Yes, auto exposure with subtle differences. First set the camera to Av (Aperture variable) mode and adjust aperture to f8. This fixes the aperture, ensures good sharpness and excellent depth of field. Next set bracketing to three shots, one properly exposed, one two stops under and one two stops over. Also set shooting such that all three shots are made when the shutter button is depressed. Bracketing will be accomplished now by automatically changing shutter speed only. Allow me to digress with the rationale on ISO setting. With shutter speeds as the only variable, the camera has a dynamic range of 12 stops - from 1 to 1/2500 second. We want to place the 'normal' exposure in the middle of this, at 1/50 second, to make maximum use of the dynamic range to fill in shadows and attenuate highlights. Set ISO as required to get about 1/50 second exposure on a representative scene, typically 100 to 200 on a sunny day, then set white balance for conditions. Next set manual focus for 10 feet, about the hyperfocal distance for a 24 mm equivalent lens, ensuring very good depth of field. Fixing focus also ensures the NPP will not move, and the scenes will all look the same to the stitcher. Finally set the self timer for a couple second delay to allow camera shake from the button push to damp out. So to recap, each of the individual shots will be optimized for that scene and will vary widely from sky to deep shadow. But each is captured optimally, plus the brackets high and low. On a typical outdoor panorama PTGui will show 20 to 25 different exposures ranging from 1/4 to 1/2000 second. The program will warn you not to expect the same good results as bracketing at identical exposures but the results are excellent. For low light situations you could use a wider aperture or run up the ISO...maximum for the Canon S120 is 6400. I haven't tried fully automated exposure where the camera varies both aperture and shutter speed but suspect this would work okay. It would provide a much wider dynamic range which I have not needed yet. Again the point of this is capturing very nice panoramas with a camera/pano head combination that will fit in your coat pocket.
    Last edited by aviator; 10-30-2013, 08:49 PM.

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  • nick fan
    replied
    Originally posted by aviator View Post
    Heinz,

    I've made some minor changes but pictures taken three years ago are in the first message, top of the thread. By the way, ideal tripods for this setup are the Velbon Ultra Voxi L or Gitzo GT1550T, both very light weight but sturdy with this small load. Note the advantage of the Canon Powershot S120... each shot is bracketed around the exposure of that scene, eliminating the wide range of bracketing using manual mode with a DSLR.
    Did you say you were using auto exposure with bracketing?

    Nick

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  • aviator
    replied
    Sample Pano

    A quick example made using this simple arrangement.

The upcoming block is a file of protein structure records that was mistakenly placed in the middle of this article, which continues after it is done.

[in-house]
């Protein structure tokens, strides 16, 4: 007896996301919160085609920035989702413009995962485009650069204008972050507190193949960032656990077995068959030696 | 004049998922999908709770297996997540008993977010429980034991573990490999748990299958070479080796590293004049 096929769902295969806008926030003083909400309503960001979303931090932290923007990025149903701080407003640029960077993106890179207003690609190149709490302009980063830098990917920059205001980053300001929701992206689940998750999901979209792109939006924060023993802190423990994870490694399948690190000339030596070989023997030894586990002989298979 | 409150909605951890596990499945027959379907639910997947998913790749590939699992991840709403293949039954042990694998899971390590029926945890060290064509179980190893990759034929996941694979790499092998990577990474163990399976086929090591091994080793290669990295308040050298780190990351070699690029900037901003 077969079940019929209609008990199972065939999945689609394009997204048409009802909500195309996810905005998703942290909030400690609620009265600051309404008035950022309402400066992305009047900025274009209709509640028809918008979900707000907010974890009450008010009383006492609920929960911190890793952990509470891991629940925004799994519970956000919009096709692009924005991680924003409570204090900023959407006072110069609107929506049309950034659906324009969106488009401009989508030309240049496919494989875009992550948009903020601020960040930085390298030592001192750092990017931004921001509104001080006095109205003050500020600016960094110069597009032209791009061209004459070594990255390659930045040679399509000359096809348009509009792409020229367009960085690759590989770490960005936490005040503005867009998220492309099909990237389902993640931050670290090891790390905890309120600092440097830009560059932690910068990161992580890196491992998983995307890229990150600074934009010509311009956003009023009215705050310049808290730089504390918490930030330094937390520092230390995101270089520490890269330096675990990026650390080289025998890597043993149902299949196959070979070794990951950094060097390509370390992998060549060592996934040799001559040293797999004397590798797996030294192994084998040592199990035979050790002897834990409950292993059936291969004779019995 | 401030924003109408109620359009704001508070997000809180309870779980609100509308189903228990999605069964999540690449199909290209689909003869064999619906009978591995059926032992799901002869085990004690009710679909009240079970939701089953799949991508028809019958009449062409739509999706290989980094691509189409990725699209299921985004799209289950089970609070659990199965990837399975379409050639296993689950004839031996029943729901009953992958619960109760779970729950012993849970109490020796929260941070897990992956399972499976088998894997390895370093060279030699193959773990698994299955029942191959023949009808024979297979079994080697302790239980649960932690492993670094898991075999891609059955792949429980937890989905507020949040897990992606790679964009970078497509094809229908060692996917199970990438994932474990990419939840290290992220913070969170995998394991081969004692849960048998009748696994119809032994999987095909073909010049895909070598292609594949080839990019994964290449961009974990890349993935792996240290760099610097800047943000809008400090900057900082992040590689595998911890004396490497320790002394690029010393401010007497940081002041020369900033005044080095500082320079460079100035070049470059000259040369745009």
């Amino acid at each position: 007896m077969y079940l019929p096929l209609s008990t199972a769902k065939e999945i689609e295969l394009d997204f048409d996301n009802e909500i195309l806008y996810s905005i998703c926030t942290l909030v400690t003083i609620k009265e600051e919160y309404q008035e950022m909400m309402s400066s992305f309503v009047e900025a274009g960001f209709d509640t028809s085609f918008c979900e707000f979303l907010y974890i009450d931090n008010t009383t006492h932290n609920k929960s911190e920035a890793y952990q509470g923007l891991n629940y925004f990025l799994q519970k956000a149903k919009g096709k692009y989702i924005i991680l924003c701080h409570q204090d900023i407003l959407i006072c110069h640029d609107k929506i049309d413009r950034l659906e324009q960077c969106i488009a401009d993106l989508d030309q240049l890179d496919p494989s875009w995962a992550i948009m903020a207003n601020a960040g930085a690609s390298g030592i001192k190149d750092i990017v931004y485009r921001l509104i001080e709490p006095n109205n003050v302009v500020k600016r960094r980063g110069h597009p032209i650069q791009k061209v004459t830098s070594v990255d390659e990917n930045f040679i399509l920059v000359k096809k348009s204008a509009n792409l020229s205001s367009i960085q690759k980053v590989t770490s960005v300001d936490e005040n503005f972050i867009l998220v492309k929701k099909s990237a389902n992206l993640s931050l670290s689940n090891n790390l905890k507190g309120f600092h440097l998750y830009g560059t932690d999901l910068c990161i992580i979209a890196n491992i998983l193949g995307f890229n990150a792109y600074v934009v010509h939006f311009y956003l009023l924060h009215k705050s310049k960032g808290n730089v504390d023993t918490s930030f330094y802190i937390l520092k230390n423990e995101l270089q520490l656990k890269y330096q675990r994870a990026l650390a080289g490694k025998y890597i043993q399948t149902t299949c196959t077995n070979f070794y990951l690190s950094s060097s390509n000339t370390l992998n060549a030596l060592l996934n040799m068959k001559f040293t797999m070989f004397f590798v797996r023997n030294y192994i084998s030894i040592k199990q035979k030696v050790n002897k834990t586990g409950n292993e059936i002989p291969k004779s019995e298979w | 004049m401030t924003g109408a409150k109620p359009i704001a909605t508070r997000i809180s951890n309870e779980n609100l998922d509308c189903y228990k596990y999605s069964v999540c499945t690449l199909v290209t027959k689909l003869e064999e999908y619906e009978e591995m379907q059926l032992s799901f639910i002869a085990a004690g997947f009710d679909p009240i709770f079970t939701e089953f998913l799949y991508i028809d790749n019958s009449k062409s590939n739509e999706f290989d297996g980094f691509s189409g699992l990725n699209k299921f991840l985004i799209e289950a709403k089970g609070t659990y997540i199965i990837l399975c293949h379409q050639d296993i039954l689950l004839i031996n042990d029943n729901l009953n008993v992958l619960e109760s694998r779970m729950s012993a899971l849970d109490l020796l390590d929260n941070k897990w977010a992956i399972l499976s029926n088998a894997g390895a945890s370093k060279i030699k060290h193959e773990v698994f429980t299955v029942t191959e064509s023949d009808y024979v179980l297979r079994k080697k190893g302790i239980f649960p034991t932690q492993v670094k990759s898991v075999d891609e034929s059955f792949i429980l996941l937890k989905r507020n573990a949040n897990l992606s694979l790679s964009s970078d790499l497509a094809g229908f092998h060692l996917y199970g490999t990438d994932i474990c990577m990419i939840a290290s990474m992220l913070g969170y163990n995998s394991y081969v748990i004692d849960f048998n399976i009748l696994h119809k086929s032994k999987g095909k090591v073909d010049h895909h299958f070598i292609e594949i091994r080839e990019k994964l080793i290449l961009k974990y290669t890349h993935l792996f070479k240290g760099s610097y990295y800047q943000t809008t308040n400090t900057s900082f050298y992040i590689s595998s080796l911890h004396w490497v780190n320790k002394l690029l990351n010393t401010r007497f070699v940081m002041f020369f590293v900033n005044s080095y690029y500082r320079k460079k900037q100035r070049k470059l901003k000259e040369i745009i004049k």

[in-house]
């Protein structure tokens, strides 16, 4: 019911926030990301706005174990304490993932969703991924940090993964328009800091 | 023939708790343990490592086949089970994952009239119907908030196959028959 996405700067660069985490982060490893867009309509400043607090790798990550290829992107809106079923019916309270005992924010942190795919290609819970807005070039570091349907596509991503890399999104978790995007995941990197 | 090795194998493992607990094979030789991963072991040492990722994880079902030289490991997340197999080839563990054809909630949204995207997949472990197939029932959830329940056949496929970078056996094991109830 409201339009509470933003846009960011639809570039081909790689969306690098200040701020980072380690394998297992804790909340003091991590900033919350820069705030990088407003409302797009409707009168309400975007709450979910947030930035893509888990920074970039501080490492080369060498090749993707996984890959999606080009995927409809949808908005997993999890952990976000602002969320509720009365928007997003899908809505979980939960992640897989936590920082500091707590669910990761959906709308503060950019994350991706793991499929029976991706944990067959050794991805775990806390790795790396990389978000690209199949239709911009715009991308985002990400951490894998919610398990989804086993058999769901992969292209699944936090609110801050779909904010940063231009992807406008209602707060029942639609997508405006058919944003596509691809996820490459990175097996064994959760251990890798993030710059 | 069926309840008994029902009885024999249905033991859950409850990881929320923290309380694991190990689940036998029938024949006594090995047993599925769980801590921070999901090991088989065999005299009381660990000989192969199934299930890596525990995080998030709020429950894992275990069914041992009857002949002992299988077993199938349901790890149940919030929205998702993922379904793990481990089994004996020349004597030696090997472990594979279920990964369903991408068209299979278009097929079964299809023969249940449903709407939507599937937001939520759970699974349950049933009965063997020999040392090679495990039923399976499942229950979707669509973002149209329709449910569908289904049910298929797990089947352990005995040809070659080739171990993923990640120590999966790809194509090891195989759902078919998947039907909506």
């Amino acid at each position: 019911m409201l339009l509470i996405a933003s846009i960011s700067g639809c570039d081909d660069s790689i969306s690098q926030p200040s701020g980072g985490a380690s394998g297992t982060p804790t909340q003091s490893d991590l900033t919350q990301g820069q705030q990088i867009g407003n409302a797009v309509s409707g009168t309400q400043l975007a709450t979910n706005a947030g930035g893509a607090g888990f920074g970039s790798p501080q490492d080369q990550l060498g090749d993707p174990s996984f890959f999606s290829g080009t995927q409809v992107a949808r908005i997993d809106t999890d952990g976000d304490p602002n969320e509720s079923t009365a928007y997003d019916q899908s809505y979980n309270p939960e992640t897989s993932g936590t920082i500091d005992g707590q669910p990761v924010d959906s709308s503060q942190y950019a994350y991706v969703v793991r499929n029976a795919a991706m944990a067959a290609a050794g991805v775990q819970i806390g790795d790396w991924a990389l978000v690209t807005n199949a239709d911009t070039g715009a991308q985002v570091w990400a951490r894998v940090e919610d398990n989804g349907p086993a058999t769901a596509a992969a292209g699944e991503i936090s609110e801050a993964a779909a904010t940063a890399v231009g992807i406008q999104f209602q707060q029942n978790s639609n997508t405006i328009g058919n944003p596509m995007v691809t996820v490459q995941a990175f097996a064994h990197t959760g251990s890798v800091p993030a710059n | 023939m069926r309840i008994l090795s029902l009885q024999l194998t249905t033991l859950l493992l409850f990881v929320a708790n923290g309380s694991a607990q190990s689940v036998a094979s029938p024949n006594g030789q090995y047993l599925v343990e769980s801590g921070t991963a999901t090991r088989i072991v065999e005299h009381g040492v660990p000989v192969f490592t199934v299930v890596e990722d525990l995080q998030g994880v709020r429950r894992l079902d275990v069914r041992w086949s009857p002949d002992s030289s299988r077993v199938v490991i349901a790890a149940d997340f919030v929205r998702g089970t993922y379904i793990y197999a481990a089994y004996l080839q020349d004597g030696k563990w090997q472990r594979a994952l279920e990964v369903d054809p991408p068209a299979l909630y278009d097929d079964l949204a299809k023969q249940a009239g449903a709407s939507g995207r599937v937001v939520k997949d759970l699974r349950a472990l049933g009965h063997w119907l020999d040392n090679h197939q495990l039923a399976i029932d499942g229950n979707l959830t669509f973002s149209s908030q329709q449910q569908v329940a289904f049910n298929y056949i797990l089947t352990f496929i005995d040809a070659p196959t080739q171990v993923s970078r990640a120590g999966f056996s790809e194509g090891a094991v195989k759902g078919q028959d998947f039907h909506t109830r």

Attached Files

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  • aviator
    replied
    Heinz,

    I've made some minor changes but pictures taken three years ago are in the first message, top of the thread. By the way, ideal tripods for this setup are the Velbon Ultra Voxi L or Gitzo GT1550T, both very light weight but sturdy with this small load. Note the advantage of the Canon Powershot S120... each shot is bracketed around the exposure of that scene, eliminating the wide range of bracketing using manual mode with a DSLR.

    Leave a comment:


  • hindenhaag
    replied
    Hi, would like to see the pics of your model.

    Cheers,
    Heinz

    Leave a comment:


  • aviator
    replied
    Nick,

    I agree and believe you would find a market for what I have improvised. The performance of the compact point-and-shoot cameras has improved such that panoramas made with them are comparable to a DSLR at a fraction of the size and weight. The setup described above produces 18,000 by 9,000 pixel panoramas that are nearly identical to those from my Nikon D3. The only difference is the Canon S120 is limited to plus or minus two stops in bracketing, so very high contrast scenes might wish for more. I have not found this to be a problem. It opens a new world of panoramas because people frequently have a compact camera with them rather than hauling around a heavy DSLR.

    You would need only three new pieces - shortened horizontal and vertical arms, and a simplified camera plate. For the latter I used a piece of aluminum channel, anti-skid tape and a captive 1/4-20 screw.

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  • nick fan
    replied
    Originally posted by aviator View Post
    It has been nearly three years since I submitted photos of my heavily modified NN3 MkII. Pictures above show that the completed panoramic head fits in the palm of my hand. I've upgraded to the latest Canon Powershot S120 which has lowered the minimum focal length from 28 to 24 mm. This combined with a 4:3 aspect ratio allows a spherical panorama to be captured with 16 shots plus nadir. Also the camera will bracket three exposures, plus and minus two stops. Fixing aperture, manual focus and short self timer yields superb results. PTGui handles the bracketing effortlessly.

    The point of the exercise was to reduce the size and weight of a pano rig dramatically. The whole thing including tripod fit in a small bag that is easy on the shoulder... far more convenient than the Nikon DSLR setup I also have.
    Probably we should introduce a new mini model. :-)

    Leave a comment: